Now re-run crossroad cmake /path/to/src/gmic-qt/, check the next dependency error, search the package with crossroad search --search-files, install and so on. Loop on. I will spare you each run. Here is the command to install remaining missing dependencies:

⤫ crossroad install fftw curl gimp

Note: the gimp dependency is for building with GMIC_QT_HOST=gimp (the default, which is the only tested so far) as it requires to link against libgimp. That pulls quite a lot of dependencies, but obviously they won’t be necessary after the build.

  1. Special case: the build needs to call some Qt binaries (moc and rcc) and I have not figured out yet if we can use native ones. But also even if the format is the same, native tools may not be the same version as the used Windows Qt libraries (apparently it’s important as I see that there is a wrapper tool called qtchooser to select the right Qt binary depending on your version/target, etc.). I didn’t want to spend too long figuring out what was what so I just rely on Wine for this and it works fine (no build issue on a Fedora 31 and a Debian stable at least). Therefore I temporarily install Wine as a binfmt_misc interpreter for Windows binaries.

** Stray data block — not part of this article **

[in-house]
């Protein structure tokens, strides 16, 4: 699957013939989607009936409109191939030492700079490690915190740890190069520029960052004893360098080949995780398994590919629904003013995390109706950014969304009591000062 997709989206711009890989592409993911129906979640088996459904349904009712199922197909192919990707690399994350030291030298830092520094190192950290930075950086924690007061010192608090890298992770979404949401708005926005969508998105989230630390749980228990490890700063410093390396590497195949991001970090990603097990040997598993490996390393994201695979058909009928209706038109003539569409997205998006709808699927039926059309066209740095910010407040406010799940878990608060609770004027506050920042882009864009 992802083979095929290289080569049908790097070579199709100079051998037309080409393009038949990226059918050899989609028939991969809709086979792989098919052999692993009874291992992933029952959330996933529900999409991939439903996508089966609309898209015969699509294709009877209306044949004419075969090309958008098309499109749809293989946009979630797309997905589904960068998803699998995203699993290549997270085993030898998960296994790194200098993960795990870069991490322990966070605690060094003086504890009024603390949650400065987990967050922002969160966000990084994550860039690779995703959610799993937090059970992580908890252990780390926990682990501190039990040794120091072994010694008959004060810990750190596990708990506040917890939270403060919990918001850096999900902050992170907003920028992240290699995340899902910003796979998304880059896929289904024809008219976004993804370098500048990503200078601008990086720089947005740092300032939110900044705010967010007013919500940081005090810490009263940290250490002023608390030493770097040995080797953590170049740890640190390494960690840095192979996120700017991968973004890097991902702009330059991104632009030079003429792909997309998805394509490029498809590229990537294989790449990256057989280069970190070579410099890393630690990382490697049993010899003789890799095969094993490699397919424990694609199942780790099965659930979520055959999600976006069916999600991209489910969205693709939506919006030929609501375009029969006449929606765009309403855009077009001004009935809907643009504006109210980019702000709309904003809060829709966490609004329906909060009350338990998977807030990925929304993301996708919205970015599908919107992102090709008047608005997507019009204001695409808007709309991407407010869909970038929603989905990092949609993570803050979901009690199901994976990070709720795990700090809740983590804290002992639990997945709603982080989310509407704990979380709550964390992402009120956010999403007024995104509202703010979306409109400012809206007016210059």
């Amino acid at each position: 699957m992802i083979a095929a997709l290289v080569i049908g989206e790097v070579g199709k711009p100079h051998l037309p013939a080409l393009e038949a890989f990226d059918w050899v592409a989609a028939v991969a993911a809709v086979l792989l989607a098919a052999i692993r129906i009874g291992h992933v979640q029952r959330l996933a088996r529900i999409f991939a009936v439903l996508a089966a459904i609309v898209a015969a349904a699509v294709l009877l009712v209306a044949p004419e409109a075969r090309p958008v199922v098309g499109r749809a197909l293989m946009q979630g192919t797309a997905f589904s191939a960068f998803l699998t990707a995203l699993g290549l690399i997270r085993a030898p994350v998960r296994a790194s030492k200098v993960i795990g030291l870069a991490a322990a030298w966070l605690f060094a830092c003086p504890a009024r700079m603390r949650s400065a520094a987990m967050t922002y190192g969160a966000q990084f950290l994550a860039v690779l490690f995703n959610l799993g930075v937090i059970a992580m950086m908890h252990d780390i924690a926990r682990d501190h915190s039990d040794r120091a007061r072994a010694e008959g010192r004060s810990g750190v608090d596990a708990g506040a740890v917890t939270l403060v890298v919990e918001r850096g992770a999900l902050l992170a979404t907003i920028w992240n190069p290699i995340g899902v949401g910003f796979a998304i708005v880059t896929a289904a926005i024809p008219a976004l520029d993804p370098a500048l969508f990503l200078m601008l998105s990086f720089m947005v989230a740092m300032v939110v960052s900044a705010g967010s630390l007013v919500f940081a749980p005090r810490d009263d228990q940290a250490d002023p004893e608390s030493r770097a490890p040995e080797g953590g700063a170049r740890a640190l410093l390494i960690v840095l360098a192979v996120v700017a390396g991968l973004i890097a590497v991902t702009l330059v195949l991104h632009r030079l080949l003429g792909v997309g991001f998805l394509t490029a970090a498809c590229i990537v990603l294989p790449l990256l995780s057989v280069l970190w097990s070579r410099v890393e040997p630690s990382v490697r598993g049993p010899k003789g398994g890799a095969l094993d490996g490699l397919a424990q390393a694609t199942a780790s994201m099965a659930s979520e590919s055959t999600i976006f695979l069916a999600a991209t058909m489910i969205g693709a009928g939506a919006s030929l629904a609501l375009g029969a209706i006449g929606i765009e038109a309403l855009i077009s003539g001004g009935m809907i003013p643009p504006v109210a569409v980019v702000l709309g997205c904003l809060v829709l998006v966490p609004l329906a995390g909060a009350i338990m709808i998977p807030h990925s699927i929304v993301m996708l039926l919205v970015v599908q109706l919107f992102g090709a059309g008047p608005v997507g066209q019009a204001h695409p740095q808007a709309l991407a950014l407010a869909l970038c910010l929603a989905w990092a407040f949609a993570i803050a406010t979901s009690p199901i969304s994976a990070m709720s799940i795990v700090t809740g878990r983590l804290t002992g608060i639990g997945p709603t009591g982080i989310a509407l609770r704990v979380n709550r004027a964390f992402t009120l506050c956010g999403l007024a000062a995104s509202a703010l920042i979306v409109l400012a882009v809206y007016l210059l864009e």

$ sudo apt install wine
$ sudo sh -c "echo ':DOSWin:M::MZ::/usr/bin/wine:' > /proc/sys/fs/binfmt_misc/register"

Note: I use $ as it doesn’t need to be run from inside the crossroad environment, but whatever. It would work inside as well.

  1. Configure again and now it should be a success!
⤫ crossroad cmake /path/to/src/gmic-qt/
crossroad info: running "cmake -DCMAKE_INSTALL_PREFIX:PATH=$CROSSROAD_PREFIX -DCMAKE_TOOLCHAIN_FILE=$CROSSROAD_CMAKE_TOOLCHAIN_FILE /path/to/src/gmic-qt/"
-- Using CMake version: 3.13.4
Build type is Release
Building for target host application: gimp
G'MIC path: ../gmic/src
LTO is disabled (windows platform)